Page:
‘The Pale King’

Posted in Book reviews, Events, Writers at 9:32 am by Marion

A moment to pay tribute to the late writer David Foster Wallace … a deeply perceptive writer … author of Infinite Jest, the 1000+ page opus from the 1990s. He died last September, at his own hand.

He was working on another large novel, The Pale King, which was about one third finished. His long-time publisher will issue this unfinished novel sometime in 2010, the New York Times reports. The novel explores the business of a group of IRS agents somewhere in the Midwest. It will be published by Little, Brown and Company.


Meanwhile, the New Yorker has published an exhaustive portrait of Mr. Wallace in its March 9 issue. (I stopped reading the New Yorker after it published a slanderous article about His Holiness the Dalai Lama by someone interested in taking him down for the pettiest of reasons. The cover cartoon of Mr. Obama sealed the deal for me: No more New Yorker.)

What interests us about David Wallace is his incredible energy, turned inward — into the minutia of our lives and decisions. He has boundless interest in the hidden recesses of the human mind, tosses off the weight of convention and connotation, strips language and humankind to a cleaner, clearer layer.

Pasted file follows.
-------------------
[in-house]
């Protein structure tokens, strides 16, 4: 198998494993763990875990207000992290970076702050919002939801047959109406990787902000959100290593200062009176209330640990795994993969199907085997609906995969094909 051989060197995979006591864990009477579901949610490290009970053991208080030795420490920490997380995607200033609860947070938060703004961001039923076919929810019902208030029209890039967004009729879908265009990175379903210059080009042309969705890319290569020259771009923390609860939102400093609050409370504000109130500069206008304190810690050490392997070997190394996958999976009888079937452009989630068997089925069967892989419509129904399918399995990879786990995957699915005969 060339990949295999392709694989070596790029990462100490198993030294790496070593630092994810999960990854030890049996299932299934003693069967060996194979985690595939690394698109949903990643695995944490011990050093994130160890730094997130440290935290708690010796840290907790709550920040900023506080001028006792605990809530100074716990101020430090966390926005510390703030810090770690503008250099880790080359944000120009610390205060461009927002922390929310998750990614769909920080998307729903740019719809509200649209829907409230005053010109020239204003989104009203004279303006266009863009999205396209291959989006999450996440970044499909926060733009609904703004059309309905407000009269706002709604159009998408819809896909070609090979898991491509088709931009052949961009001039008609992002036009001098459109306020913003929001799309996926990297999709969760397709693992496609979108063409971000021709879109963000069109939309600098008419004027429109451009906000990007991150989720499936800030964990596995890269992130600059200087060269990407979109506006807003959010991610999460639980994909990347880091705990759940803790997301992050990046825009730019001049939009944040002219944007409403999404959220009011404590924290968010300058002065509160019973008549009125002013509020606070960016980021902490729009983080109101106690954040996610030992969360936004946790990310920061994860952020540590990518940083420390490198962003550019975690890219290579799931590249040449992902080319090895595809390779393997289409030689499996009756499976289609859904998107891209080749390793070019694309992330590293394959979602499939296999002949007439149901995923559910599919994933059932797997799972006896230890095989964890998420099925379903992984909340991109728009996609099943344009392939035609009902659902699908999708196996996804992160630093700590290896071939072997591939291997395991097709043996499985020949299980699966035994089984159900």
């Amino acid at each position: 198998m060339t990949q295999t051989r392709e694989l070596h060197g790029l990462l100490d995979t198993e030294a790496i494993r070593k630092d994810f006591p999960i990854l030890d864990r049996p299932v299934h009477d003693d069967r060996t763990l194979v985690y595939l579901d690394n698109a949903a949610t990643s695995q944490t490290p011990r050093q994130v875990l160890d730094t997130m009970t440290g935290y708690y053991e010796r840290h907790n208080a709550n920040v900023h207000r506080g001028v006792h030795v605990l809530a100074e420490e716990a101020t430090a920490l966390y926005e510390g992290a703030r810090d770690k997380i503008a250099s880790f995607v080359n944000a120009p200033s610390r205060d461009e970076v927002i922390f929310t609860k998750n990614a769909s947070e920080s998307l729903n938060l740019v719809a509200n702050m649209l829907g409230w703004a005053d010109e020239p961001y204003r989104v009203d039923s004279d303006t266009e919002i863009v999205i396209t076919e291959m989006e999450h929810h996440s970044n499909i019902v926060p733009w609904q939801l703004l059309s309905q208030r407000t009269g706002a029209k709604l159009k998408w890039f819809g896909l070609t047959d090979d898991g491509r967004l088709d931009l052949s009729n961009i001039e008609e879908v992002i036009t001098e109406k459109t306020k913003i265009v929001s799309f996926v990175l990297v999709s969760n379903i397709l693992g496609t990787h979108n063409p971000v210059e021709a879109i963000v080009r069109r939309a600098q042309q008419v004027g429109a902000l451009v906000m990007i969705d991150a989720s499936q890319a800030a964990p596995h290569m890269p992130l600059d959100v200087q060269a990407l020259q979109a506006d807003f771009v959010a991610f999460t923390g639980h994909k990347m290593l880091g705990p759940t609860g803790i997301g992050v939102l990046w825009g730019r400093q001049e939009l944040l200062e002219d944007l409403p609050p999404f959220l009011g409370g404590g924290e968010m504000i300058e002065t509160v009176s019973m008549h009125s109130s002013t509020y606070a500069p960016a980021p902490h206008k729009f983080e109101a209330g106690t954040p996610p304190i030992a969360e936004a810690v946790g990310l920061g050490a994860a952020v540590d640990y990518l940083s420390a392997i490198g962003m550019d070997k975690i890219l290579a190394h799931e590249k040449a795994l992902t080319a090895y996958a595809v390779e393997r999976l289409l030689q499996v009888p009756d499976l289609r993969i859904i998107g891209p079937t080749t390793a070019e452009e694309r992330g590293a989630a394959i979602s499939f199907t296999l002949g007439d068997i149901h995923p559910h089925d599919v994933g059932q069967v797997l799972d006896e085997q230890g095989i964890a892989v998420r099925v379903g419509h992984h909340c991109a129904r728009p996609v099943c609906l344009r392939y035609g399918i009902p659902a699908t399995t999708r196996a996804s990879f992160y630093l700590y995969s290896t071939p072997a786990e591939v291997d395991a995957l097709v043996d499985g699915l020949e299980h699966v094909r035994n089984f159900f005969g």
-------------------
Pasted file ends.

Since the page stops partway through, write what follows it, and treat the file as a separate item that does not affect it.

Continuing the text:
His stories, essays and novels, therefore, are not for the faint of heart.

I struggled with Infinite Jest because it contains so many identifiable cultural references. My preference is to use vague settings without commercial intrusion. Yet as I understand it, Mr. Wallace wanted to document, in his novel, the effects of these commercial infusions into our lives.

My experience with his writing began in the 1990s with his benchmarking essay, A Supposedly Fun Thing I’ll Never Do Again (“Shipping Out” in 1996 Harper’s Magazine). It deconstructed a cruise “vacation” and revealed it for the infantile experience it was.

Another memorable essay was “Consider the Lobster.”

Mr. Wallace manages to humanize this sea insect … and for me, the connection has always been there … he dissects our fascination with this freshest food, and even, in the pages of Gourmet magazine, asks if it is morally justifiable simply to satisfy our morose culinary whim? (He gives props to PETA, too, pretty darn remarkable in such an august, and decidedly not animal-rights-friendly, publication.)

So I will be anticipating the release of The Pale King, along with the rest of us devoted Wallace fans.

Photo of David Foster Wallace by Marion Ettlinger

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